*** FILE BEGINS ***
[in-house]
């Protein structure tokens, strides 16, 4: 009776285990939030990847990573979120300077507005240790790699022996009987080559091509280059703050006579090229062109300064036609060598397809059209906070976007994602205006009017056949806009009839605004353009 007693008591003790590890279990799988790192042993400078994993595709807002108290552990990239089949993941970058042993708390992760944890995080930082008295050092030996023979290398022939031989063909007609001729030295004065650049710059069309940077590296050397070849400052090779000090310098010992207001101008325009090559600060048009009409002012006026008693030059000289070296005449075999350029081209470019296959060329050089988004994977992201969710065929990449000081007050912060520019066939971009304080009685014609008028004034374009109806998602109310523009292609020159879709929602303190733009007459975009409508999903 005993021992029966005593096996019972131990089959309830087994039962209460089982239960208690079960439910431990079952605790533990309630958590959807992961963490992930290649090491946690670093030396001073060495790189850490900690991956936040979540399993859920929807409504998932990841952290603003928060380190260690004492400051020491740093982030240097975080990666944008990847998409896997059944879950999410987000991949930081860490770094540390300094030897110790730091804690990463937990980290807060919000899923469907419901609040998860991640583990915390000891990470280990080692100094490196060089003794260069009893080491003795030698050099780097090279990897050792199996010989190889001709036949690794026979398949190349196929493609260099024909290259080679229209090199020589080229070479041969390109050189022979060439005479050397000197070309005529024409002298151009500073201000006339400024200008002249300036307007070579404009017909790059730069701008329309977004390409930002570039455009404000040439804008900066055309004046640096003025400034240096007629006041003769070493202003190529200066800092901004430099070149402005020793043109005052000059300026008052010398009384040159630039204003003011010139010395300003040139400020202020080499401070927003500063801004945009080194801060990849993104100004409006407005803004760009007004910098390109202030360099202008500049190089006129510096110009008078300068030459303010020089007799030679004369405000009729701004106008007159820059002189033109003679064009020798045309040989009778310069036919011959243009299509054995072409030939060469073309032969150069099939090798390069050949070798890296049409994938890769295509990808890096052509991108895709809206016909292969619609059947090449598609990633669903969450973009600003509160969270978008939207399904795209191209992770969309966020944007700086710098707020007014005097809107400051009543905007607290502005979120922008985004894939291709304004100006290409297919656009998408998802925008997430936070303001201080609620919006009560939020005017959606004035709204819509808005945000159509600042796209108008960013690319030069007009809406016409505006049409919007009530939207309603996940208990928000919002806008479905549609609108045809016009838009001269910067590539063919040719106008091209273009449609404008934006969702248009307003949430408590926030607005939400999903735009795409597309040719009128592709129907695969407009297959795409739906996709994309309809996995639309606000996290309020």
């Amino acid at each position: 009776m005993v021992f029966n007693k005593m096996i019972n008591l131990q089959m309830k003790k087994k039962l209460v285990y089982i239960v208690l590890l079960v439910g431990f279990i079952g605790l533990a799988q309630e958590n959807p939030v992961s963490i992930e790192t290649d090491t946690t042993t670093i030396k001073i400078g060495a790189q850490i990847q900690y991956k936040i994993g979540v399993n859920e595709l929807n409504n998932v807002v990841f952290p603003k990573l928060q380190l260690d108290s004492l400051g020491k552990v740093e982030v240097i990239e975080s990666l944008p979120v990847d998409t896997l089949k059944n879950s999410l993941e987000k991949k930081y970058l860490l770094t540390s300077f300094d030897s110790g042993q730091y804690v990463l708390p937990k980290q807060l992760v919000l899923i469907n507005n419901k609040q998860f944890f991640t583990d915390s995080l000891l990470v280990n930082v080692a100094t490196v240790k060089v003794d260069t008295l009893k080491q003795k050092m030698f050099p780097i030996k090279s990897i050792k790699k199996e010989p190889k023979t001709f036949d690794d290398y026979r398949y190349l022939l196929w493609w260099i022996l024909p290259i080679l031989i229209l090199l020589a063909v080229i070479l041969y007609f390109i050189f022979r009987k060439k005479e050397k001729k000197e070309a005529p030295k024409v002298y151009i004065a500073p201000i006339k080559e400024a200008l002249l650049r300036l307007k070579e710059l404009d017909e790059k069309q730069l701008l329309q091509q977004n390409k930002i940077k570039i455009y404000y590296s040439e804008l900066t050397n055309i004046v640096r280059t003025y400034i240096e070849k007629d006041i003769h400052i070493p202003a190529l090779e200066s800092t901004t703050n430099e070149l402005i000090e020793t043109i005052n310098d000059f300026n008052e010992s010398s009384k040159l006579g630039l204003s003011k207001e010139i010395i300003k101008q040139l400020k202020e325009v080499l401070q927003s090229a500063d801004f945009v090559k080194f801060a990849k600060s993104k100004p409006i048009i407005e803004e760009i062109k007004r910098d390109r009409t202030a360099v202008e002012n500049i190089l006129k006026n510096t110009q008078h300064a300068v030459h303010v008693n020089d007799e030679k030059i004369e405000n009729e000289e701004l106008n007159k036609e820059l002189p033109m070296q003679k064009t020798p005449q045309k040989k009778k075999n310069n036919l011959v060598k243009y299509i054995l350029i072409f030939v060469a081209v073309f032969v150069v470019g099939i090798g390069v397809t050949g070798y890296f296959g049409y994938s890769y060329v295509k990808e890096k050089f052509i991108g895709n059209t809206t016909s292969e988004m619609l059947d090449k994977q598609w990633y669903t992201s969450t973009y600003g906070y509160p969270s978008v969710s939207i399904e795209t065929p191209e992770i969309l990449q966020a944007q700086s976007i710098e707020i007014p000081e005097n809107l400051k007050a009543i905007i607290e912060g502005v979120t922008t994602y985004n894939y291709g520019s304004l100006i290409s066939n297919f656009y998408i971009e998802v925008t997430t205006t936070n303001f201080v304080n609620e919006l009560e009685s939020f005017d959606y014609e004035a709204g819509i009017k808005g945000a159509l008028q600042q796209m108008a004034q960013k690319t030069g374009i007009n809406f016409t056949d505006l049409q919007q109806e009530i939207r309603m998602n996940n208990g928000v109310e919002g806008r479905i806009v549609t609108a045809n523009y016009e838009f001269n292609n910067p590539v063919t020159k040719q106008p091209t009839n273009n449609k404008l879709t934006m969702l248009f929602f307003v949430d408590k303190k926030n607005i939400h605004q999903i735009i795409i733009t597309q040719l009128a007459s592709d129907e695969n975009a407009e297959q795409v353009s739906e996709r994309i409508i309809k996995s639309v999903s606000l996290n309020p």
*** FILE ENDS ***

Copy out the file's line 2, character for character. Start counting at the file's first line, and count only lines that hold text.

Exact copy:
């Protein structure tokens, strides 16, 4: 009776285990939030990847990573979120300077507005240790790699022996009987080559091509280059703050006579090229062109300064036609060598397809059209906070976007994602205006009017056949806009009839605004353009 007693008591003790590890279990799988790192042993400078994993595709807002108290552990990239089949993941970058042993708390992760944890995080930082008295050092030996023979290398022939031989063909007609001729030295004065650049710059069309940077590296050397070849400052090779000090310098010992207001101008325009090559600060048009009409002012006026008693030059000289070296005449075999350029081209470019296959060329050089988004994977992201969710065929990449000081007050912060520019066939971009304080009685014609008028004034374009109806998602109310523009292609020159879709929602303190733009007459975009409508999903 005993021992029966005593096996019972131990089959309830087994039962209460089982239960208690079960439910431990079952605790533990309630958590959807992961963490992930290649090491946690670093030396001073060495790189850490900690991956936040979540399993859920929807409504998932990841952290603003928060380190260690004492400051020491740093982030240097975080990666944008990847998409896997059944879950999410987000991949930081860490770094540390300094030897110790730091804690990463937990980290807060919000899923469907419901609040998860991640583990915390000891990470280990080692100094490196060089003794260069009893080491003795030698050099780097090279990897050792199996010989190889001709036949690794026979398949190349196929493609260099024909290259080679229209090199020589080229070479041969390109050189022979060439005479050397000197070309005529024409002298151009500073201000006339400024200008002249300036307007070579404009017909790059730069701008329309977004390409930002570039455009404000040439804008900066055309004046640096003025400034240096007629006041003769070493202003190529200066800092901004430099070149402005020793043109005052000059300026008052010398009384040159630039204003003011010139010395300003040139400020202020080499401070927003500063801004945009080194801060990849993104100004409006407005803004760009007004910098390109202030360099202008500049190089006129510096110009008078300068030459303010020089007799030679004369405000009729701004106008007159820059002189033109003679064009020798045309040989009778310069036919011959243009299509054995072409030939060469073309032969150069099939090798390069050949070798890296049409994938890769295509990808890096052509991108895709809206016909292969619609059947090449598609990633669903969450973009600003509160969270978008939207399904795209191209992770969309966020944007700086710098707020007014005097809107400051009543905007607290502005979120922008985004894939291709304004100006290409297919656009998408998802925008997430936070303001201080609620919006009560939020005017959606004035709204819509808005945000159509600042796209108008960013690319030069007009809406016409505006049409919007009530939207309603996940208990928000919002806008479905549609609108045809016009838009001269910067590539063919040719106008091209273009449609404008934006969702248009307003949430408590926030607005939400999903735009795409597309040719009128592709129907695969407009297959795409739906996709994309309809996995639309606000996290309020």